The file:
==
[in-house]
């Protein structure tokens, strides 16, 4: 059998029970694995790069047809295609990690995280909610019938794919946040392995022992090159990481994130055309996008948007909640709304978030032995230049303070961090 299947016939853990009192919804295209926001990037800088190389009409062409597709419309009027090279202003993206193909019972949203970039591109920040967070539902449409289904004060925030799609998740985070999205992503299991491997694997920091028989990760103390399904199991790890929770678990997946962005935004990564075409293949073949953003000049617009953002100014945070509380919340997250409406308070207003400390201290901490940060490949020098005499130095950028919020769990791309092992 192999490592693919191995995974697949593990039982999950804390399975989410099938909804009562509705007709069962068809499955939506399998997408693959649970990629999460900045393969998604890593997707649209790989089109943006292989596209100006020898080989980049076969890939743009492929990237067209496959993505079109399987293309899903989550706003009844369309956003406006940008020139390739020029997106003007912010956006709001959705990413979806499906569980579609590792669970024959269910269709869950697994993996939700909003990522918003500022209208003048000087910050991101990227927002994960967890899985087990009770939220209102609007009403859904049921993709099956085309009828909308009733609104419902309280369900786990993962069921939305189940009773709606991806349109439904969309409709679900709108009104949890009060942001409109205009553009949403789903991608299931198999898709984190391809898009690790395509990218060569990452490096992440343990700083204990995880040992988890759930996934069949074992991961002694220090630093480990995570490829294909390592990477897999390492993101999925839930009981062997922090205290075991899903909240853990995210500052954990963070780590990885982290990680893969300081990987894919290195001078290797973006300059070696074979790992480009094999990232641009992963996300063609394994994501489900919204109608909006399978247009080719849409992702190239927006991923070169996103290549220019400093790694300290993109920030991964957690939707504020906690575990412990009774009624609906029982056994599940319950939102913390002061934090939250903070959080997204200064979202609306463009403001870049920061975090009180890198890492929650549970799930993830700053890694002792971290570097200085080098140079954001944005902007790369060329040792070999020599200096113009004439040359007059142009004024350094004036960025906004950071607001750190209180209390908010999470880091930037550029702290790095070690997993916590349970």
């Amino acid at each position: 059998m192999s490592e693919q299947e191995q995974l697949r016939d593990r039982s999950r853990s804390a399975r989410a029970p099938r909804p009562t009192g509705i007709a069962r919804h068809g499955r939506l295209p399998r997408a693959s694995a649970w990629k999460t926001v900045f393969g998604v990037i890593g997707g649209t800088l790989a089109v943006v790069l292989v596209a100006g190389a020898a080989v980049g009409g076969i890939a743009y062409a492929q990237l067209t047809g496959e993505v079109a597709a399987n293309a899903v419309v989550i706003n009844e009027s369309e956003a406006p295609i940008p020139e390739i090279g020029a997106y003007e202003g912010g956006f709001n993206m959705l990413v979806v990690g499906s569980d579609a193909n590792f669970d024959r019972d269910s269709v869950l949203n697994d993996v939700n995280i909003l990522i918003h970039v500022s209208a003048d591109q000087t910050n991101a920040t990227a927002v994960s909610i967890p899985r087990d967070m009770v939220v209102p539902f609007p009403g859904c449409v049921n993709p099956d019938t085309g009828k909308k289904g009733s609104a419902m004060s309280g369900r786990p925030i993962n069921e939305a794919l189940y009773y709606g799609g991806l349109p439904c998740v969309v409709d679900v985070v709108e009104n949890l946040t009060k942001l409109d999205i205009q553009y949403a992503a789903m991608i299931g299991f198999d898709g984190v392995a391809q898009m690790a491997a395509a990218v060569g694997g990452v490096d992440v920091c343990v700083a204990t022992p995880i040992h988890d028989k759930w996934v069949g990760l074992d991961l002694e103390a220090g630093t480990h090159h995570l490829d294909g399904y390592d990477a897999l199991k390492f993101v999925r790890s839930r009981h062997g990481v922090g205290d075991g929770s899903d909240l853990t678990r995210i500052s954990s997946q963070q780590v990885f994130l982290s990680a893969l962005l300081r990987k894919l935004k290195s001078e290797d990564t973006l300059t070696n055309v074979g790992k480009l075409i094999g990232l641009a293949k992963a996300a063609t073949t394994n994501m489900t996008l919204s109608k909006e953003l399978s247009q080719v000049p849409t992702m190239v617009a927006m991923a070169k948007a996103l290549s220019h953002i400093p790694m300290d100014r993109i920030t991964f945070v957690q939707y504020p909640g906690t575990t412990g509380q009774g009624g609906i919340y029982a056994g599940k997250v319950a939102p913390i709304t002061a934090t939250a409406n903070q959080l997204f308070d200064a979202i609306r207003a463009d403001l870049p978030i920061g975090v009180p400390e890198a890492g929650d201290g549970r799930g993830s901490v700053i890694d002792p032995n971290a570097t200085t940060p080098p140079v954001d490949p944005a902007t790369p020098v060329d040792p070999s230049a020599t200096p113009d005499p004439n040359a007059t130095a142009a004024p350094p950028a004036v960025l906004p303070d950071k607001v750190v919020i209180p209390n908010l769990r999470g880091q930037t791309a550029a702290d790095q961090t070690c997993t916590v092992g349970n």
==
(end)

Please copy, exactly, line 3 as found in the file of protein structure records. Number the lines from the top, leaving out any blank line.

């Amino acid at each position: 059998m192999s490592e693919q299947e191995q995974l697949r016939d593990r039982s999950r853990s804390a399975r989410a029970p099938r909804p009562t009192g509705i007709a069962r919804h068809g499955r939506l295209p399998r997408a693959s694995a649970w990629k999460t926001v900045f393969g998604v990037i890593g997707g649209t800088l790989a089109v943006v790069l292989v596209a100006g190389a020898a080989v980049g009409g076969i890939a743009y062409a492929q990237l067209t047809g496959e993505v079109a597709a399987n293309a899903v419309v989550i706003n009844e009027s369309e956003a406006p295609i940008p020139e390739i090279g020029a997106y003007e202003g912010g956006f709001n993206m959705l990413v979806v990690g499906s569980d579609a193909n590792f669970d024959r019972d269910s269709v869950l949203n697994d993996v939700n995280i909003l990522i918003h970039v500022s209208a003048d591109q000087t910050n991101a920040t990227a927002v994960s909610i967890p899985r087990d967070m009770v939220v209102p539902f609007p009403g859904c449409v049921n993709p099956d019938t085309g009828k909308k289904g009733s609104a419902m004060s309280g369900r786990p925030i993962n069921e939305a794919l189940y009773y709606g799609g991806l349109p439904c998740v969309v409709d679900v985070v709108e009104n949890l946040t009060k942001l409109d999205i205009q553009y949403a992503a789903m991608i299931g299991f198999d898709g984190v392995a391809q898009m690790a491997a395509a990218v060569g694997g990452v490096d992440v920091c343990v700083a204990t022992p995880i040992h988890d028989k759930w996934v069949g990760l074992d991961l002694e103390a220090g630093t480990h090159h995570l490829d294909g399904y390592d990477a897999l199991k390492f993101v999925r790890s839930r009981h062997g990481v922090g205290d075991g929770s899903d909240l853990t678990r995210i500052s954990s997946q963070q780590v990885f994130l982290s990680a893969l962005l300081r990987k894919l935004k290195s001078e290797d990564t973006l300059t070696n055309v074979g790992k480009l075409i094999g990232l641009a293949k992963a996300a063609t073949t394994n994501m489900t996008l919204s109608k909006e953003l399978s247009q080719v000049p849409t992702m190239v617009a927006m991923a070169k948007a996103l290549s220019h953002i400093p790694m300290d100014r993109i920030t991964f945070v957690q939707y504020p909640g906690t575990t412990g509380q009774g009624g609906i919340y029982a056994g599940k997250v319950a939102p913390i709304t002061a934090t939250a409406n903070q959080l997204f308070d200064a979202i609306r207003a463009d403001l870049p978030i920061g975090v009180p400390e890198a890492g929650d201290g549970r799930g993830s901490v700053i890694d002792p032995n971290a570097t200085t940060p080098p140079v954001d490949p944005a902007t790369p020098v060329d040792p070999s230049a020599t200096p113009d005499p004439n040359a007059t130095a142009a004024p350094p950028a004036v960025l906004p303070d950071k607001v750190v919020i209180p209390n908010l769990r999470g880091q930037t791309a550029a702290d790095q961090t070690c997993t916590v092992g349970n």